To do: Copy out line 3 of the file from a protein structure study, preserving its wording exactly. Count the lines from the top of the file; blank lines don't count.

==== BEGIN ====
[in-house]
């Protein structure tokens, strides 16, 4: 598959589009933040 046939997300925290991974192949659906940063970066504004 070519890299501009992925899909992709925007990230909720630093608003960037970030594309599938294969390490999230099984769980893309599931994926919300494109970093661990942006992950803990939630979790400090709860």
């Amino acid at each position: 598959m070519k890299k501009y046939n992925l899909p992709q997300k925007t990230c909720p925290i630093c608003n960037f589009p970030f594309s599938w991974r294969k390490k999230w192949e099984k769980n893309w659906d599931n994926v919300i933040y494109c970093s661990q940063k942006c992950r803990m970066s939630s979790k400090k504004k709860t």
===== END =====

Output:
């Amino acid at each position: 598959m070519k890299k501009y046939n992925l899909p992709q997300k925007t990230c909720p925290i630093c608003n960037f589009p970030f594309s599938w991974r294969k390490k999230w192949e099984k769980n893309w659906d599931n994926v919300i933040y494109c970093s661990q940063k942006c992950r803990m970066s939630s979790k400090k504004k709860t």